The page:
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Re: Moody Moods ...

From:Raymond Brown <ray.brown@...>
Date:Monday, March 19, 2001, 19:16
At 3:22 pm -0500 18/3/01, John Cowan wrote:
>Andreas Johansson scripsit: > >> The trouble is that I don't know much of moods. I'm somewhat familiar with >> the German conjunctive (and the few surviving or fossilized bits of the >> Swedish conjunctive), > >Just to avoid confusion: the German Konjunktiv is translated in English >by "subjunctive", following the practice of the Romance languages.
Yep - and I have found books that lump the ancient Greek subjunctive & optative together as the "conjunctive", but this usage is, I think, now obsolete.
>It is mostly fossilized too, although the construction "I suggest that >he do [not does] X" is still alive, at least in American English.
"If it be true....." , "If I were you..." are still occasionally heard still in the UK, especially the latter.
>> but what about other moods? Can anybody give me a >> description of common moods (name and usuage in different natlangs), or >> alternatively point me to a webpage with a good description? > >We have of course the imperative, for commands. In Latin that is all >(indicative, subjunctive, imperative): in Classical Greek there is also >the optative, for wishes.
A brief summary of ancient Greek uses: INDICATIVE - an assertions, whether absolute or reported - a distinct statement of an object aimed at or feared (he takes care that this _shall be done_; we fear that we _have missed_ both) - a supposition that something is, was or will be true (if he is writing; if he wrote etc) - past tenses of the indicative also used in suppositions to imply that they were not or are not true (ei egrapsa = if I had written; ei egraphon = if I were writing [now]/ if I had been writing) - past tenses also used in unreal wishes (ei gar touto epoie:sa - if only I had done this!) SUBJUNCTIVE - in earliest Greek, expressed future (PIE had no future indicatives) - in future interrogatives with idea of expediency or propriety (Where shall we go? What are we to do? - in exhortation and in prohibitions (let's go! Don't do it!) - future purpose or future object of concern (he is coming that he _may see_ me himself; he takes care that this _shall be done_) - future or general (not just strictly present) suppositions (whenever any goes....; if anyone steals, he's always punished [1st verb subjunctive]) OPTATIVE - as a main verb, it expresses wishes or potentiality for the future (we may go [we're not sure]; may he do it well0 - future conditions implying uncertainty (if I should see him,....) - it may replace the subjunctive in dependendent clauses expressing purpose or object of exertion or fear, if the main verb is past; - it may replace the indicative in all dependent clauses expressing indirect or reported speech, if the main verb is past. IMPERATIVE - commands, exhortations, prohibitions. In the later Koine, the optative more or less disappears except in set phrases or expressions (and hypercorrections :)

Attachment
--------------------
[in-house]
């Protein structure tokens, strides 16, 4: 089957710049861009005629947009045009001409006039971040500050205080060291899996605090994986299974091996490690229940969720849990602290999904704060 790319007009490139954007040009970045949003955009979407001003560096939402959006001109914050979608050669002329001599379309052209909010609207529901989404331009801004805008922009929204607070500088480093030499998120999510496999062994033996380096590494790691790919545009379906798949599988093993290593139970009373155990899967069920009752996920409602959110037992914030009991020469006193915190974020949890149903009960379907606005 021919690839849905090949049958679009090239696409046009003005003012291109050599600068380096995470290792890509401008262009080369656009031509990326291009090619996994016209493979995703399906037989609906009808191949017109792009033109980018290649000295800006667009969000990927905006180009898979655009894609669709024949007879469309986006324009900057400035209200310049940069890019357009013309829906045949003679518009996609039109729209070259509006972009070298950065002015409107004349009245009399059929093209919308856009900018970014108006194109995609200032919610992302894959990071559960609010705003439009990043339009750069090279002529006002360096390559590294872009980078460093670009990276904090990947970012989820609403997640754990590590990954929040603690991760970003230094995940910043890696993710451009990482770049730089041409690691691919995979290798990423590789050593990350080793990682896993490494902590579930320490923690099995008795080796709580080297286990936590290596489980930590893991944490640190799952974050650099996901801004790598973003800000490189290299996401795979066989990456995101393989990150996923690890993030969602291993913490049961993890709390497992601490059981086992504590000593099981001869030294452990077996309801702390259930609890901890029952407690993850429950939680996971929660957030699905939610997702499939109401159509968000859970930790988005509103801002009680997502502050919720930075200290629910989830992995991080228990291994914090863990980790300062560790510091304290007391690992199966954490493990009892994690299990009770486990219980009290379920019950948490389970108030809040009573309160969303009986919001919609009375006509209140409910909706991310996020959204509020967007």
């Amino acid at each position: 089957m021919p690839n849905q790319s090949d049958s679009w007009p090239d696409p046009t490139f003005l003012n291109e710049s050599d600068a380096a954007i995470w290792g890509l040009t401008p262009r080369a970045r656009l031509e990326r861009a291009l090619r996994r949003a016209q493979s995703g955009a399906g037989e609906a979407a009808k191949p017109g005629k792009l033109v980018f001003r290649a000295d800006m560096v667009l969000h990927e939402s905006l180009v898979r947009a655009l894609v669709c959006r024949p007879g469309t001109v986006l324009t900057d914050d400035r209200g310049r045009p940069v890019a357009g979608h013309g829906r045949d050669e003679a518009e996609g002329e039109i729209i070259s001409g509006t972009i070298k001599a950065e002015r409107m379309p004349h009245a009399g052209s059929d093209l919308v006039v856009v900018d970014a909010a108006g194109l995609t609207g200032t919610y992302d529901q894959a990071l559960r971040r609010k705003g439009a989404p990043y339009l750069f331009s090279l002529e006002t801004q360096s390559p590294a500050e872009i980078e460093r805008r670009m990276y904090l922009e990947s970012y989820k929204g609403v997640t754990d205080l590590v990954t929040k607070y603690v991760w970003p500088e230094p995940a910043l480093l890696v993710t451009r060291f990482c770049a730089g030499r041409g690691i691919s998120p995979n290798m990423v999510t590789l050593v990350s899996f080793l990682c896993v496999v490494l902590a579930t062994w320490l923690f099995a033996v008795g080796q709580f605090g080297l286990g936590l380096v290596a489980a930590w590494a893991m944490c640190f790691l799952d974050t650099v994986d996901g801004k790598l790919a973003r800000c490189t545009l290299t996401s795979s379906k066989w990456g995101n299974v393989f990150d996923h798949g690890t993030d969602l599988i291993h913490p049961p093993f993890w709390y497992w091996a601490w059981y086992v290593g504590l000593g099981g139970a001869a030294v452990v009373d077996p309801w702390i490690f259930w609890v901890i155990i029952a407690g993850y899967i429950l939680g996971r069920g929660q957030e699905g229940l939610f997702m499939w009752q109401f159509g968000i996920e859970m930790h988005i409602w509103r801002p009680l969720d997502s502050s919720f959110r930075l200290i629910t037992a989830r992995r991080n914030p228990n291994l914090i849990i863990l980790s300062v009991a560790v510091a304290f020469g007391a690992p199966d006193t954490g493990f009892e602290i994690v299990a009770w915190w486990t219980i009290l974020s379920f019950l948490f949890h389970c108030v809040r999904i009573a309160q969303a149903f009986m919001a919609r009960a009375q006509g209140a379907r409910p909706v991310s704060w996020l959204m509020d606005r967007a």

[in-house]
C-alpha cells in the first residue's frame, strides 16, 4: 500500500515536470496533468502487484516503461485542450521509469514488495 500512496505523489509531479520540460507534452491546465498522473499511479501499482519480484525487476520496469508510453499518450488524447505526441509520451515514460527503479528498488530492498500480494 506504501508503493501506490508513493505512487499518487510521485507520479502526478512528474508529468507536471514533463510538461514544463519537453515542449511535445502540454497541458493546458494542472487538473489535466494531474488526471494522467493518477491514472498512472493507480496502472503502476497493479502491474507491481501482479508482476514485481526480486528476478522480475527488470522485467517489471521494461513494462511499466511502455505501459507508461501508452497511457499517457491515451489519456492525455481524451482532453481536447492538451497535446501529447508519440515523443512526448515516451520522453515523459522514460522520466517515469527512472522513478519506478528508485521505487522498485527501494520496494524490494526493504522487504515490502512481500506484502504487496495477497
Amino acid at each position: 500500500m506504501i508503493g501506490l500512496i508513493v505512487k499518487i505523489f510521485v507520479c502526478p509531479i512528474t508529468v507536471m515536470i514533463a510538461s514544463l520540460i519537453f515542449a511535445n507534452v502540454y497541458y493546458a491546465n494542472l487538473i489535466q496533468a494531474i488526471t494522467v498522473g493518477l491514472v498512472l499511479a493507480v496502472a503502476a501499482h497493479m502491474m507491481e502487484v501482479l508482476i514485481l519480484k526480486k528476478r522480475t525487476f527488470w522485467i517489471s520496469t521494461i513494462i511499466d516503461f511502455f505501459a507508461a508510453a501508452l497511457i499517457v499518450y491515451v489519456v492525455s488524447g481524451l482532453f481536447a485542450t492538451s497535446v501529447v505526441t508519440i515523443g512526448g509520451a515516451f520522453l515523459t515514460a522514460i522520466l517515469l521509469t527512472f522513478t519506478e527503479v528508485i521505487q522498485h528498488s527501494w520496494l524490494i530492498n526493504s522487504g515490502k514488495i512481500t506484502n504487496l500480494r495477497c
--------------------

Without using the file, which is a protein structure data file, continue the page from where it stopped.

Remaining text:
>Non I-E languages probably have others.
Trask (A Dictionary of Grammatical Terms in Linguistics) ends his section on _mood_ with: "Among the more widely attested mood categories are _declarative_, _interrogative_, _imperative_, _jussive_, _subjunctive_, _conditional_, _hortative_, _desiderative_, _dubitative_ and _necessitative_, though many others occur in one language or another." One of those other, of course, is _optative_ which, oddly, Trask omits from his list. Ray. ========================================= A mind which thinks at its own expense will always interfere with language. [J.G. Hamann 1760] =========================================